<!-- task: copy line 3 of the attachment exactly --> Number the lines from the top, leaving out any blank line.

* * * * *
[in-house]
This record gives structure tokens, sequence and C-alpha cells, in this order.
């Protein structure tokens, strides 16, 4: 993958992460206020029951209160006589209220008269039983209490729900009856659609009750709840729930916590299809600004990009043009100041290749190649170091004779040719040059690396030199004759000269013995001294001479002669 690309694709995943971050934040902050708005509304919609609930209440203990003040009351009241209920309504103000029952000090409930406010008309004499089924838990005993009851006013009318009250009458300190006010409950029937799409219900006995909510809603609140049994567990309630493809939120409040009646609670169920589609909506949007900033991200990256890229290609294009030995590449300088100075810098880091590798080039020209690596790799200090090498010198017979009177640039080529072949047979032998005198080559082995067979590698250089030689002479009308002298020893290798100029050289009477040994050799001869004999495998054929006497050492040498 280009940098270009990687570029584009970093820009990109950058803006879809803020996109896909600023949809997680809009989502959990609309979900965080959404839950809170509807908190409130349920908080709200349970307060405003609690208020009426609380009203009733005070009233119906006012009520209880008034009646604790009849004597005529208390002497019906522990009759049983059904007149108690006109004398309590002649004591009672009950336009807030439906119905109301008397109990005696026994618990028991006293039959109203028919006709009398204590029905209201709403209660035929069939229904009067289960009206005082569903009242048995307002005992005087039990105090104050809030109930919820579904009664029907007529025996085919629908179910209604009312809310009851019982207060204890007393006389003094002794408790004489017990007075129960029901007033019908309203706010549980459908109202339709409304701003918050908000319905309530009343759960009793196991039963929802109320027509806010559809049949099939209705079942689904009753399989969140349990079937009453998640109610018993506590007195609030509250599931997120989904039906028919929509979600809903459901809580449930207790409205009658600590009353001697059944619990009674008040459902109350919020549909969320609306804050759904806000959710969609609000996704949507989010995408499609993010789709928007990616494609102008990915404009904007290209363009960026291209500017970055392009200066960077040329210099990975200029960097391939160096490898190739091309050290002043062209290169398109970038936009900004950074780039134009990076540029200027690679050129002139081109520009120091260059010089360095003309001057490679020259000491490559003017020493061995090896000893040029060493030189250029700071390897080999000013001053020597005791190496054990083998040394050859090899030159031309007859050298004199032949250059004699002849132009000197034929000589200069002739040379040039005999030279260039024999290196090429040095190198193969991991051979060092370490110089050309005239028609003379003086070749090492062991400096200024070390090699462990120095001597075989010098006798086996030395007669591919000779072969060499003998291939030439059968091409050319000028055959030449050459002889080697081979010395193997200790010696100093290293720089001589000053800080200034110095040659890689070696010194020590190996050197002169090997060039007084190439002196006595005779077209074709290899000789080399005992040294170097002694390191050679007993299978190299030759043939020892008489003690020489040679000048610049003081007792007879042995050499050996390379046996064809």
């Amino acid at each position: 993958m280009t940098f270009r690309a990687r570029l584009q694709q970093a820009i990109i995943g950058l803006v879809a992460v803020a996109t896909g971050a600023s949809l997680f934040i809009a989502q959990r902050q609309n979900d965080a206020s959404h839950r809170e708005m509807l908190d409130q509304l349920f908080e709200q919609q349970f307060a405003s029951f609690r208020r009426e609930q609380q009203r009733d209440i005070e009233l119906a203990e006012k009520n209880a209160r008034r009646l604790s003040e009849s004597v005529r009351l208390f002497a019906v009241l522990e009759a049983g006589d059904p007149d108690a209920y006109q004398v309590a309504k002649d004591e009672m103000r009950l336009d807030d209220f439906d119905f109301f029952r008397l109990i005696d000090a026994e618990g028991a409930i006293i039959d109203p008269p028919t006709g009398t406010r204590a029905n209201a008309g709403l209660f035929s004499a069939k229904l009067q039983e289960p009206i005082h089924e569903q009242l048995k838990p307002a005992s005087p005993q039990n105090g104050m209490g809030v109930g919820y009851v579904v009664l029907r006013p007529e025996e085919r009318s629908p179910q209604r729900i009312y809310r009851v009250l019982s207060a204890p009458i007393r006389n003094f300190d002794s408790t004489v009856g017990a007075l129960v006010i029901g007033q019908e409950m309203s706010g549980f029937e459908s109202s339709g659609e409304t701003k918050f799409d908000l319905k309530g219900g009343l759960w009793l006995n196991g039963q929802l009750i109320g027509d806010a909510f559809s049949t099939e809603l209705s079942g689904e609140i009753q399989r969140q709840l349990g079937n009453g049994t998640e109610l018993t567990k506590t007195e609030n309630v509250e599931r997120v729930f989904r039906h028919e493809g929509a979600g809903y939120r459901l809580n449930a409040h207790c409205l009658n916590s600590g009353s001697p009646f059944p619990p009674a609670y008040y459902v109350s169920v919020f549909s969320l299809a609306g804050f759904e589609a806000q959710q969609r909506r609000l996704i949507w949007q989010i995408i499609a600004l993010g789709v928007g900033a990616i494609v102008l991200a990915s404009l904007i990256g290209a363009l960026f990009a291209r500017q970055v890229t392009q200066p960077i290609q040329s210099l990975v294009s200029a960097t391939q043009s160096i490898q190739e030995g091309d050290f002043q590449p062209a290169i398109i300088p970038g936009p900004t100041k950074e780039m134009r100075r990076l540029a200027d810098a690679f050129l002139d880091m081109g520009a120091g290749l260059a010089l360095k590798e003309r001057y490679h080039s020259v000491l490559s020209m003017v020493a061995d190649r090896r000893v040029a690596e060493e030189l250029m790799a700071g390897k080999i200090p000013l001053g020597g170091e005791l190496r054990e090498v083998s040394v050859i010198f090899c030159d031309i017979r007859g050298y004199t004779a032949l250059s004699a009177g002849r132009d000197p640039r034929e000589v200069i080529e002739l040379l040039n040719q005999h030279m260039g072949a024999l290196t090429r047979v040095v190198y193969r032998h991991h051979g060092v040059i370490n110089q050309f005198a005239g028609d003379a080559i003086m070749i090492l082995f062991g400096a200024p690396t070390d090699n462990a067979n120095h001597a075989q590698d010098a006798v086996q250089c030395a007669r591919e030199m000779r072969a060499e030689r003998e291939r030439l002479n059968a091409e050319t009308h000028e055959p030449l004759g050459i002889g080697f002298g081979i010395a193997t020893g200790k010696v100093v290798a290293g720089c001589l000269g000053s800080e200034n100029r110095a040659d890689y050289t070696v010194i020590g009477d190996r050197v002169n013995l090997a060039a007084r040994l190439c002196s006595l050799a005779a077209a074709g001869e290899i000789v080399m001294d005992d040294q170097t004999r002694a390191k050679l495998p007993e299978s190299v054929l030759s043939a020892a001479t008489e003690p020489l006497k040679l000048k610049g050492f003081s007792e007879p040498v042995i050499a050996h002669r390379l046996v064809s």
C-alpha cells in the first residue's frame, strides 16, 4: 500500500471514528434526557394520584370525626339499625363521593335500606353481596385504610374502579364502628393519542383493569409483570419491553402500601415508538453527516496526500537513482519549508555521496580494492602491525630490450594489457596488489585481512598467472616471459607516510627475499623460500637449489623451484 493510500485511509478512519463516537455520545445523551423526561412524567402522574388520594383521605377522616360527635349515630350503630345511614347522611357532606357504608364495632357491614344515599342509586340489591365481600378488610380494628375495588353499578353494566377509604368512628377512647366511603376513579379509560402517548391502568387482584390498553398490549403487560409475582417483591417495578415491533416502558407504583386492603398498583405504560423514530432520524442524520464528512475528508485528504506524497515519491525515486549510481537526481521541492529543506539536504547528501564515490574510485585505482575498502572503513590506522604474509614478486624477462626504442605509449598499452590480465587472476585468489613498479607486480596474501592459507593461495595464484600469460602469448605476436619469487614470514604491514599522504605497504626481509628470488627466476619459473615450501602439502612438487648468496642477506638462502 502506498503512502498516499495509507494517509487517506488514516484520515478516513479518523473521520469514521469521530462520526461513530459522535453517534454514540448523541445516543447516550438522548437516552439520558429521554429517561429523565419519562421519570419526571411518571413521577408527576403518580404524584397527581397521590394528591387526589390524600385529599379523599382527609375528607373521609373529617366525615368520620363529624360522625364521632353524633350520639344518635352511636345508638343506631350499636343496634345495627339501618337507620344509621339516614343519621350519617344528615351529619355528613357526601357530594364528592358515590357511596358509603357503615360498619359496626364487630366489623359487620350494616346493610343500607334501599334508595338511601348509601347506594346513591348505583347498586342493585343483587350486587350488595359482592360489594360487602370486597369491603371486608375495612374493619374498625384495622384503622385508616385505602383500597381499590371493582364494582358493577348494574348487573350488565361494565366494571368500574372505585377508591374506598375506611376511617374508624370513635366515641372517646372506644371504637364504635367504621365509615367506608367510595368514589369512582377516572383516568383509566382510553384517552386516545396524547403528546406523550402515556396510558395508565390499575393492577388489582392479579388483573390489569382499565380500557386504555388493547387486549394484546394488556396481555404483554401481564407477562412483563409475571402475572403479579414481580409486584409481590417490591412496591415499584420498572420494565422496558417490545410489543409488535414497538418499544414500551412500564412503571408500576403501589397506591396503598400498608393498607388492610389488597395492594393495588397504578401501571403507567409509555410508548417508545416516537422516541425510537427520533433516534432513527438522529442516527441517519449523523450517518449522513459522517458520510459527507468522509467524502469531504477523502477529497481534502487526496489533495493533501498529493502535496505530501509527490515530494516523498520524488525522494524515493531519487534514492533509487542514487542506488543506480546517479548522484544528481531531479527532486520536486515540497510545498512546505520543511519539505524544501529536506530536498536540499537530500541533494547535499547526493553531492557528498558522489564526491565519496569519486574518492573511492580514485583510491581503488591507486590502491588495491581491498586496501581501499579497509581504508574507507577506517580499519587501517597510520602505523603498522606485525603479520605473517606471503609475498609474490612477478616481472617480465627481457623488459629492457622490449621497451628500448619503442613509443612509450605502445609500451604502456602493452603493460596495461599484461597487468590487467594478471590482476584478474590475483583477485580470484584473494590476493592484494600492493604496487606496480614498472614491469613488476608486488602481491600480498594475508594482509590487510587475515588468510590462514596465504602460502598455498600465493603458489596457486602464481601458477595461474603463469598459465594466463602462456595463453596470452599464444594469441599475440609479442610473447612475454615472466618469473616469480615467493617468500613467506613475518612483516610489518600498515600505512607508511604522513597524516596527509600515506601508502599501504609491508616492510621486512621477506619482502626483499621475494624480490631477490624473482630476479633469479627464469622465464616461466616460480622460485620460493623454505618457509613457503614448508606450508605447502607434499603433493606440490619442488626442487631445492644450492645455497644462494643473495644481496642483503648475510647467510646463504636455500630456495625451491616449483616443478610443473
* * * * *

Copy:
């Protein structure tokens, strides 16, 4: 993958992460206020029951209160006589209220008269039983209490729900009856659609009750709840729930916590299809600004990009043009100041290749190649170091004779040719040059690396030199004759000269013995001294001479002669 690309694709995943971050934040902050708005509304919609609930209440203990003040009351009241209920309504103000029952000090409930406010008309004499089924838990005993009851006013009318009250009458300190006010409950029937799409219900006995909510809603609140049994567990309630493809939120409040009646609670169920589609909506949007900033991200990256890229290609294009030995590449300088100075810098880091590798080039020209690596790799200090090498010198017979009177640039080529072949047979032998005198080559082995067979590698250089030689002479009308002298020893290798100029050289009477040994050799001869004999495998054929006497050492040498 280009940098270009990687570029584009970093820009990109950058803006879809803020996109896909600023949809997680809009989502959990609309979900965080959404839950809170509807908190409130349920908080709200349970307060405003609690208020009426609380009203009733005070009233119906006012009520209880008034009646604790009849004597005529208390002497019906522990009759049983059904007149108690006109004398309590002649004591009672009950336009807030439906119905109301008397109990005696026994618990028991006293039959109203028919006709009398204590029905209201709403209660035929069939229904009067289960009206005082569903009242048995307002005992005087039990105090104050809030109930919820579904009664029907007529025996085919629908179910209604009312809310009851019982207060204890007393006389003094002794408790004489017990007075129960029901007033019908309203706010549980459908109202339709409304701003918050908000319905309530009343759960009793196991039963929802109320027509806010559809049949099939209705079942689904009753399989969140349990079937009453998640109610018993506590007195609030509250599931997120989904039906028919929509979600809903459901809580449930207790409205009658600590009353001697059944619990009674008040459902109350919020549909969320609306804050759904806000959710969609609000996704949507989010995408499609993010789709928007990616494609102008990915404009904007290209363009960026291209500017970055392009200066960077040329210099990975200029960097391939160096490898190739091309050290002043062209290169398109970038936009900004950074780039134009990076540029200027690679050129002139081109520009120091260059010089360095003309001057490679020259000491490559003017020493061995090896000893040029060493030189250029700071390897080999000013001053020597005791190496054990083998040394050859090899030159031309007859050298004199032949250059004699002849132009000197034929000589200069002739040379040039005999030279260039024999290196090429040095190198193969991991051979060092370490110089050309005239028609003379003086070749090492062991400096200024070390090699462990120095001597075989010098006798086996030395007669591919000779072969060499003998291939030439059968091409050319000028055959030449050459002889080697081979010395193997200790010696100093290293720089001589000053800080200034110095040659890689070696010194020590190996050197002169090997060039007084190439002196006595005779077209074709290899000789080399005992040294170097002694390191050679007993299978190299030759043939020892008489003690020489040679000048610049003081007792007879042995050499050996390379046996064809």